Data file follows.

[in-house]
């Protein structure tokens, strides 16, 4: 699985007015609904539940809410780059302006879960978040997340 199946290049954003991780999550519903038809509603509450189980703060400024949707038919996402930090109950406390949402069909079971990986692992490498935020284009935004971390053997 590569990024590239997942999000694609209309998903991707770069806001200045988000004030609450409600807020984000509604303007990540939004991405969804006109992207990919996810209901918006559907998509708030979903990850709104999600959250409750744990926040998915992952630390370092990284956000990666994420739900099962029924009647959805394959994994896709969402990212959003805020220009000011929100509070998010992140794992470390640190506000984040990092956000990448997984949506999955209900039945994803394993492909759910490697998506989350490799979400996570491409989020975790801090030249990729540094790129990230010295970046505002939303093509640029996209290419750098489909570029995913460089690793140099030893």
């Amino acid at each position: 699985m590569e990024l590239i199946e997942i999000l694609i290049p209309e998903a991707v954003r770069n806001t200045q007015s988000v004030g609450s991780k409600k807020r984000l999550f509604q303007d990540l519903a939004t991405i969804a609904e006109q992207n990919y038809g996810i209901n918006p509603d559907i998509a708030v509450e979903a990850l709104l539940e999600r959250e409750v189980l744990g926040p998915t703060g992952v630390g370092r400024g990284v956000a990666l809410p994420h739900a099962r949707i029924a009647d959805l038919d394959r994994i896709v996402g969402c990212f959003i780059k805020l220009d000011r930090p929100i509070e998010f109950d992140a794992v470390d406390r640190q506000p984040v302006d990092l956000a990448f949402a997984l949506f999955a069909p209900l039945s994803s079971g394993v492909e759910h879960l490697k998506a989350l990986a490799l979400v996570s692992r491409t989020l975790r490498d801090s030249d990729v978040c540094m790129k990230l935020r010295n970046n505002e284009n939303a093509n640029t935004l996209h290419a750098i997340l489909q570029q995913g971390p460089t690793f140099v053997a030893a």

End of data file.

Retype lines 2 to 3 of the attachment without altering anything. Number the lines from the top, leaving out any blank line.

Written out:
């Protein structure tokens, strides 16, 4: 699985007015609904539940809410780059302006879960978040997340 199946290049954003991780999550519903038809509603509450189980703060400024949707038919996402930090109950406390949402069909079971990986692992490498935020284009935004971390053997 590569990024590239997942999000694609209309998903991707770069806001200045988000004030609450409600807020984000509604303007990540939004991405969804006109992207990919996810209901918006559907998509708030979903990850709104999600959250409750744990926040998915992952630390370092990284956000990666994420739900099962029924009647959805394959994994896709969402990212959003805020220009000011929100509070998010992140794992470390640190506000984040990092956000990448997984949506999955209900039945994803394993492909759910490697998506989350490799979400996570491409989020975790801090030249990729540094790129990230010295970046505002939303093509640029996209290419750098489909570029995913460089690793140099030893």
């Amino acid at each position: 699985m590569e990024l590239i199946e997942i999000l694609i290049p209309e998903a991707v954003r770069n806001t200045q007015s988000v004030g609450s991780k409600k807020r984000l999550f509604q303007d990540l519903a939004t991405i969804a609904e006109q992207n990919y038809g996810i209901n918006p509603d559907i998509a708030v509450e979903a990850l709104l539940e999600r959250e409750v189980l744990g926040p998915t703060g992952v630390g370092r400024g990284v956000a990666l809410p994420h739900a099962r949707i029924a009647d959805l038919d394959r994994i896709v996402g969402c990212f959003i780059k805020l220009d000011r930090p929100i509070e998010f109950d992140a794992v470390d406390r640190q506000p984040v302006d990092l956000a990448f949402a997984l949506f999955a069909p209900l039945s994803s079971g394993v492909e759910h879960l490697k998506a989350l990986a490799l979400v996570s692992r491409t989020l975790r490498d801090s030249d990729v978040c540094m790129k990230l935020r010295n970046n505002e284009n939303a093509n640029t935004l996209h290419a750098i997340l489909q570029q995913g971390p460089t690793f140099v053997a030893a």